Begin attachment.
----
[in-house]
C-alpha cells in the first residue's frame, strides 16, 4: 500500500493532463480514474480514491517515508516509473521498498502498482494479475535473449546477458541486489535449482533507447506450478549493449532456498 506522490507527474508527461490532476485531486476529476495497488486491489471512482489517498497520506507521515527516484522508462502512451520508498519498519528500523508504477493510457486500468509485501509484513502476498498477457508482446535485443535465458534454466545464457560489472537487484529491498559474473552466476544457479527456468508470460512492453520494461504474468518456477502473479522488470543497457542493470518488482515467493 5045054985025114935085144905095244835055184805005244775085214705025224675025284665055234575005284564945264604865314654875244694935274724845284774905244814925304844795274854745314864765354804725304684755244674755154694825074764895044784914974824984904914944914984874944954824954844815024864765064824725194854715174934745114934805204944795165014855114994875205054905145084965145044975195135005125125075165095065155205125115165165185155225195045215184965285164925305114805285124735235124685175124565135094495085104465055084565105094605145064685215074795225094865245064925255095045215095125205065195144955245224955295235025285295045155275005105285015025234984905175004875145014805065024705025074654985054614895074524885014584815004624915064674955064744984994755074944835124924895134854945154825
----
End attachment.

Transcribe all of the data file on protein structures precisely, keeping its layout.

[in-house]
C-alpha cells in the first residue's frame, strides 16, 4: 500500500493532463480514474480514491517515508516509473521498498502498482494479475535473449546477458541486489535449482533507447506450478549493449532456498 506522490507527474508527461490532476485531486476529476495497488486491489471512482489517498497520506507521515527516484522508462502512451520508498519498519528500523508504477493510457486500468509485501509484513502476498498477457508482446535485443535465458534454466545464457560489472537487484529491498559474473552466476544457479527456468508470460512492453520494461504474468518456477502473479522488470543497457542493470518488482515467493 5045054985025114935085144905095244835055184805005244775085214705025224675025284665055234575005284564945264604865314654875244694935274724845284774905244814925304844795274854745314864765354804725304684755244674755154694825074764895044784914974824984904914944914984874944954824954844815024864765064824725194854715174934745114934805204944795165014855114994875205054905145084965145044975195135005125125075165095065155205125115165165185155225195045215184965285164925305114805285124735235124685175124565135094495085104465055084565105094605145064685215074795225094865245064925255095045215095125205065195144955245224955295235025285295045155275005105285015025234984905175004875145014805065024705025074654985054614895074524885014584815004624915064674955064744984994755074944835124924895134854945154825